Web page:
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‘Making Tax Digital’: Making Business Digital

Some of you may have noticed HMRC’s publicity over Making Tax Digital or ‘MTD’. If you haven’t, it is HMRC’s vision of replacing the annual tax return with quarterly digital submissions direct from accounting software.

A number of systems changes are / were required at HMRC’s end; for instance the information it collects on interest paid by banks / building societies plus PAYE information on any employed earnings are held on separate systems. On the evidence to date, this does appear to be working. You can sign in or setup your own personal tax account to see this in action here.

At the same time, HMRC has to gather information on a timely basis on income and expenditure that does not fall within the relatively simple categories above; namely business profits.

The implications for businesses, landlords, and their accountants, are potentially vast, but this doesn’t have to be a negative and significant benefits could be realised. At present, a typical business hands over its accounting records to the accountant some time after the year end, the accountant works tirelessly on the records and, some further weeks or months later, accounts are produced showing the profit for the year. Once the accounts are finalised the owner’s personal tax return preparation can then begin in earnest using additional records they supply.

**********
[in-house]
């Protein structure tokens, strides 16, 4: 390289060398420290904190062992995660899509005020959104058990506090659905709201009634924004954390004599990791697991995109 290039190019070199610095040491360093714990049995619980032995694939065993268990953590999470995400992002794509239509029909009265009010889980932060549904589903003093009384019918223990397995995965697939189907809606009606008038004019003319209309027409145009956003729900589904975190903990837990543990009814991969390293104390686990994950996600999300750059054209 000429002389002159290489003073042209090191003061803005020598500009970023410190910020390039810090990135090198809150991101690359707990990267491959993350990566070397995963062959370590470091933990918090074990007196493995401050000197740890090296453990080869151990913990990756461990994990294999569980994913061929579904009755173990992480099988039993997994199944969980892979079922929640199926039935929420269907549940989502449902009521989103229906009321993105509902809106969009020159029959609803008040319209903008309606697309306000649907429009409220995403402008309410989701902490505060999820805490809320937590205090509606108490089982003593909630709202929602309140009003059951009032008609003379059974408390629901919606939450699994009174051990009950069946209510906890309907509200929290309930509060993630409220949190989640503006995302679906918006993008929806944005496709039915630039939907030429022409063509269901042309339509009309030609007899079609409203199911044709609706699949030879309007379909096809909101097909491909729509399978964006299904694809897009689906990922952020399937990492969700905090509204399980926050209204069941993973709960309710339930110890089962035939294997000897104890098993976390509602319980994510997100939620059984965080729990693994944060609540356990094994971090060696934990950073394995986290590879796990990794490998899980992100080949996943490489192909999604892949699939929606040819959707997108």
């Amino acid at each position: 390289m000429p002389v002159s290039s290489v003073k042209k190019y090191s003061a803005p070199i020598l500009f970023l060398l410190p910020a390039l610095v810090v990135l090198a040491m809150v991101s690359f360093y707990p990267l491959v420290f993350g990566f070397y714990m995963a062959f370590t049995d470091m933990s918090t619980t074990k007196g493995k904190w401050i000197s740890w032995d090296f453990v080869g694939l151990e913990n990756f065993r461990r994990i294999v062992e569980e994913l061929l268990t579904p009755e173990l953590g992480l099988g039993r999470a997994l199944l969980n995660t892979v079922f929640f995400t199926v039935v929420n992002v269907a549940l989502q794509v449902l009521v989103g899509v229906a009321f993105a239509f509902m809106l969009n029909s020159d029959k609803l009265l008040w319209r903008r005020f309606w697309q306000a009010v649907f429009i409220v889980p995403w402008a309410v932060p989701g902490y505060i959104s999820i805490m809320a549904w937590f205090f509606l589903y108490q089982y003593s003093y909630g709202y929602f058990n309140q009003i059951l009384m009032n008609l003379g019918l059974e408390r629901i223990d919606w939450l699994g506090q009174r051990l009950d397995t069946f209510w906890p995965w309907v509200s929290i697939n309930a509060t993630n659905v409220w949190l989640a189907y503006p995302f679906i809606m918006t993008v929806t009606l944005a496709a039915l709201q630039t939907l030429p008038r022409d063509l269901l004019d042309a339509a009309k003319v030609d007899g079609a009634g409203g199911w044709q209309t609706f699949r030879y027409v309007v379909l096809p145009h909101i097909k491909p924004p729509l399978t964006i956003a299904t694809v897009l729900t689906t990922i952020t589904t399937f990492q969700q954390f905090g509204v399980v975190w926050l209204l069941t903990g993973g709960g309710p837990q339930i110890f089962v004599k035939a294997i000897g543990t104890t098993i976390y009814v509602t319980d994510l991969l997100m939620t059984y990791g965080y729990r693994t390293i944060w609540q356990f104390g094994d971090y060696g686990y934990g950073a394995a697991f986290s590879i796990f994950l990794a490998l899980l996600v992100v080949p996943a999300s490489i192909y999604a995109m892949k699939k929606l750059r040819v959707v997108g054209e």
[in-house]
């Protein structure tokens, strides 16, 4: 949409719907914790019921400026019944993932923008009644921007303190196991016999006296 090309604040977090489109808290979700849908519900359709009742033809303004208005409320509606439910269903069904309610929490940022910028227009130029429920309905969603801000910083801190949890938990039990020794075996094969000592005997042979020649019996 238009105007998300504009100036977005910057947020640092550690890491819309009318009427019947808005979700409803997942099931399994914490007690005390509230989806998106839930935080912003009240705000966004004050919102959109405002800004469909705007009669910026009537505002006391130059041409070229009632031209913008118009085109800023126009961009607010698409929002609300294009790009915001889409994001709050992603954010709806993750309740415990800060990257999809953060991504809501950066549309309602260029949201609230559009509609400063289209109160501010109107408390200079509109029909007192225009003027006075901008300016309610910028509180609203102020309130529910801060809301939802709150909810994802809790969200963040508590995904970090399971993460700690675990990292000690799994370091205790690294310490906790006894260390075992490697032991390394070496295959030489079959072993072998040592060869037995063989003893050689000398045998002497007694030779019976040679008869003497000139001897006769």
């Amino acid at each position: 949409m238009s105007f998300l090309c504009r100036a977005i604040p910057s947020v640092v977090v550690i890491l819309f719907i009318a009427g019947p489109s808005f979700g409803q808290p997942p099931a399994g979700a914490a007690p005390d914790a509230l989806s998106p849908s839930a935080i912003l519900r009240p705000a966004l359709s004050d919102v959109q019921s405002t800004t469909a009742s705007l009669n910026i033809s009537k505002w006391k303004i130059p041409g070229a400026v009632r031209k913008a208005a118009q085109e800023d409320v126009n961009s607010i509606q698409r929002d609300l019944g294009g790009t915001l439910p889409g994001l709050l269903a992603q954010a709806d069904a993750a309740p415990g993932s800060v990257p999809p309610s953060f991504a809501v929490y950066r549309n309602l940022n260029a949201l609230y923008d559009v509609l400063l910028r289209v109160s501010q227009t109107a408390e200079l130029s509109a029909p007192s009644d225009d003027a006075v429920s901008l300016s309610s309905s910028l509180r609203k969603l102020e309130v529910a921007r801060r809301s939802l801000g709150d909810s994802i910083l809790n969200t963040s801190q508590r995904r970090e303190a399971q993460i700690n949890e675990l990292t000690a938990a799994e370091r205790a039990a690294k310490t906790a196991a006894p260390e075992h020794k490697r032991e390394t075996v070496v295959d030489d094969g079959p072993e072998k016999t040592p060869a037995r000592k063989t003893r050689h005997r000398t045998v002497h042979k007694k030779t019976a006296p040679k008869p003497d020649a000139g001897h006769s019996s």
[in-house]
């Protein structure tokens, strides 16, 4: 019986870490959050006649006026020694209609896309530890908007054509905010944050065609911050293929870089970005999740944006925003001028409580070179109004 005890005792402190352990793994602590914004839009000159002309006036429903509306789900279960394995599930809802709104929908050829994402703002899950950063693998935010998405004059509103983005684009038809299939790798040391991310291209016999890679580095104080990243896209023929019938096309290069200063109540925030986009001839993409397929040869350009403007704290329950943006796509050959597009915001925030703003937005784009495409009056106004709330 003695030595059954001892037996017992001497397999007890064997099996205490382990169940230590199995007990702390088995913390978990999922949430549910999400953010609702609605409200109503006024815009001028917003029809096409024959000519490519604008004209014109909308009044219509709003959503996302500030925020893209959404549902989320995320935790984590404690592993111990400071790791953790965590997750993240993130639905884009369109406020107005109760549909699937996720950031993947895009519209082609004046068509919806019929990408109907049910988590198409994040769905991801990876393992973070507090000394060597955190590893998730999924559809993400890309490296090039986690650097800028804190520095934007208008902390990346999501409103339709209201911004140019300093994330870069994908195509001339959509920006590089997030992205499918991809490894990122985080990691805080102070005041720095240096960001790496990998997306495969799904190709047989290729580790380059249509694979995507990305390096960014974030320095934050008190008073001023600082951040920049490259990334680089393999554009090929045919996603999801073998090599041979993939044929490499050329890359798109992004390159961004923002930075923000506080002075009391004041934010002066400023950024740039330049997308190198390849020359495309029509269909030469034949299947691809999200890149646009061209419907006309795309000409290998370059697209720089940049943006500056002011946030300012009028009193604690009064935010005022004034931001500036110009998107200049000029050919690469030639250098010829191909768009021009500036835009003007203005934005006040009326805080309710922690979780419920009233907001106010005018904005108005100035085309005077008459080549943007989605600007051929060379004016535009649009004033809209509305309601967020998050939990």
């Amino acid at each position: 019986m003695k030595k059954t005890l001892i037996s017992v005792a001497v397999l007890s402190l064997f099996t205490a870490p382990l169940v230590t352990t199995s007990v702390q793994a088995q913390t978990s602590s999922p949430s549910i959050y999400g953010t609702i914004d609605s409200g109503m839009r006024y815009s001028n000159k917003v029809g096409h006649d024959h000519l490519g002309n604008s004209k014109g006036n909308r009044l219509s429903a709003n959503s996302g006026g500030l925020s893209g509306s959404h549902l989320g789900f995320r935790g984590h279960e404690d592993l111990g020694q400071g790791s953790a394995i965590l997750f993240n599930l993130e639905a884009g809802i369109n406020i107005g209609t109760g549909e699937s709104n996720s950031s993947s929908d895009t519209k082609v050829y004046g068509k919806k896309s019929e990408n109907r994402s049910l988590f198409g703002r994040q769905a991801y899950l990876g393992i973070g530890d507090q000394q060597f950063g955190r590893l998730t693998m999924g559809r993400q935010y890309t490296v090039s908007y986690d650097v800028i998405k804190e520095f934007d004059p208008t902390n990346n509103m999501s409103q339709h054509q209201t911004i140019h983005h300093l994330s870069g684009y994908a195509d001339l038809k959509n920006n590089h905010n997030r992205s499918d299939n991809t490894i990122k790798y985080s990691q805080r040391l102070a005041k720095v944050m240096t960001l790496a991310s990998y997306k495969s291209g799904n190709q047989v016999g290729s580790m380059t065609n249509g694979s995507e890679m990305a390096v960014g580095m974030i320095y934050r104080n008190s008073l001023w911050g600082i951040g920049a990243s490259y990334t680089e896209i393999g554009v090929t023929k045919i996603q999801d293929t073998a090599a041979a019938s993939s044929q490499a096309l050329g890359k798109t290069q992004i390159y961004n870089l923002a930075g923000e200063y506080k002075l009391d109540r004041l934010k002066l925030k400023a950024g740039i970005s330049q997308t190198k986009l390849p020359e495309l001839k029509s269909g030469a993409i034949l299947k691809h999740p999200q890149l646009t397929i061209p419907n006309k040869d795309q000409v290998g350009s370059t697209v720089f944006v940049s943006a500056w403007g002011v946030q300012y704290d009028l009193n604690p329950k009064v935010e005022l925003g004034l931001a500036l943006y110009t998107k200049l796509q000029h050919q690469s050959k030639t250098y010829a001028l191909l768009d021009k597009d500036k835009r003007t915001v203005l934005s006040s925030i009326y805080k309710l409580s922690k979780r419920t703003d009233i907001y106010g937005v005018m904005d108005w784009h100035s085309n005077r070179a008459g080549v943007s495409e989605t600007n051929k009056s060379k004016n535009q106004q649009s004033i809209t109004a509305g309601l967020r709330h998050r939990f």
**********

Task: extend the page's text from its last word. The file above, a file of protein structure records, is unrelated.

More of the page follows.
Making tax digital could change all of this. The business’s own accounting systems could be connected to our own, so quarterly returns can be estimated within 30 days of the quarter end. Imagine knowing an estimate of your profit share and drawings in year; would this impact on the decisions you and the business make as the year goes by?

Obviously, from a business and accounting practice viewpoint, the systems to deliver HMRC’s dream are still being developed. We are investing a large amount of resource in to making tax digital and the impact it will have on our business, and yours, as we believe it is the [not too distant] future.